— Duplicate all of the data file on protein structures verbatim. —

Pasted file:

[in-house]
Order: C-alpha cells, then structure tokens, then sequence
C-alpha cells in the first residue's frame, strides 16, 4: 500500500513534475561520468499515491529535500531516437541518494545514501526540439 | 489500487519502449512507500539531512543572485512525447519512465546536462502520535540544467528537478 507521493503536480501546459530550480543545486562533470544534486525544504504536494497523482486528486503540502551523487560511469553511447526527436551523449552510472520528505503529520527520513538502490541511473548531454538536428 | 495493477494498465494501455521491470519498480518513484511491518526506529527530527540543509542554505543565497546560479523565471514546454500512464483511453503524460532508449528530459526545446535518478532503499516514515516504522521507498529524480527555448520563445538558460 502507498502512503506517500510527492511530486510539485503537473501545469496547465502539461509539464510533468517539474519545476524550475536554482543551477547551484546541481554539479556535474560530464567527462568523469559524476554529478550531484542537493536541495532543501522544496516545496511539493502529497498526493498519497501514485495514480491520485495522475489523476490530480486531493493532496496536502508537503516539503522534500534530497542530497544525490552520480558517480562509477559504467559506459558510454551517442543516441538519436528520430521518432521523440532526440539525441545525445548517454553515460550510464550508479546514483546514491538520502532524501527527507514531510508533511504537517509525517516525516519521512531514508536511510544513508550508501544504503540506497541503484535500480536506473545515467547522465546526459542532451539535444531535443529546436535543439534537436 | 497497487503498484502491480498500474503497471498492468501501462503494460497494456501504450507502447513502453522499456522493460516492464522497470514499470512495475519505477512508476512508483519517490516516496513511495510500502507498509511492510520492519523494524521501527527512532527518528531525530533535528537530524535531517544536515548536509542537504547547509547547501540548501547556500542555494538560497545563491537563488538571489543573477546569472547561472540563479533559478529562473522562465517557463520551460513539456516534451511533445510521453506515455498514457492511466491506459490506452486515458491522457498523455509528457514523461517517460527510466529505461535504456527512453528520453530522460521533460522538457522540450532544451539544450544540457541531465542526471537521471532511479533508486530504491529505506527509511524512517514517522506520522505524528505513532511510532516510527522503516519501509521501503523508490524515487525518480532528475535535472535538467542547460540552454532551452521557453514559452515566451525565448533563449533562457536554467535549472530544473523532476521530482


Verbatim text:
[in-house]
Order: C-alpha cells, then structure tokens, then sequence
C-alpha cells in the first residue's frame, strides 16, 4: 500500500513534475561520468499515491529535500531516437541518494545514501526540439 | 489500487519502449512507500539531512543572485512525447519512465546536462502520535540544467528537478 507521493503536480501546459530550480543545486562533470544534486525544504504536494497523482486528486503540502551523487560511469553511447526527436551523449552510472520528505503529520527520513538502490541511473548531454538536428 | 495493477494498465494501455521491470519498480518513484511491518526506529527530527540543509542554505543565497546560479523565471514546454500512464483511453503524460532508449528530459526545446535518478532503499516514515516504522521507498529524480527555448520563445538558460 502507498502512503506517500510527492511530486510539485503537473501545469496547465502539461509539464510533468517539474519545476524550475536554482543551477547551484546541481554539479556535474560530464567527462568523469559524476554529478550531484542537493536541495532543501522544496516545496511539493502529497498526493498519497501514485495514480491520485495522475489523476490530480486531493493532496496536502508537503516539503522534500534530497542530497544525490552520480558517480562509477559504467559506459558510454551517442543516441538519436528520430521518432521523440532526440539525441545525445548517454553515460550510464550508479546514483546514491538520502532524501527527507514531510508533511504537517509525517516525516519521512531514508536511510544513508550508501544504503540506497541503484535500480536506473545515467547522465546526459542532451539535444531535443529546436535543439534537436 | 497497487503498484502491480498500474503497471498492468501501462503494460497494456501504450507502447513502453522499456522493460516492464522497470514499470512495475519505477512508476512508483519517490516516496513511495510500502507498509511492510520492519523494524521501527527512532527518528531525530533535528537530524535531517544536515548536509542537504547547509547547501540548501547556500542555494538560497545563491537563488538571489543573477546569472547561472540563479533559478529562473522562465517557463520551460513539456516534451511533445510521453506515455498514457492511466491506459490506452486515458491522457498523455509528457514523461517517460527510466529505461535504456527512453528520453530522460521533460522538457522540450532544451539544450544540457541531465542526471537521471532511479533508486530504491529505506527509511524512517514517522506520522505524528505513532511510532516510527522503516519501509521501503523508490524515487525518480532528475535535472535538467542547460540552454532551452521557453514559452515566451525565448533563449533562457536554467535549472530544473523532476521530482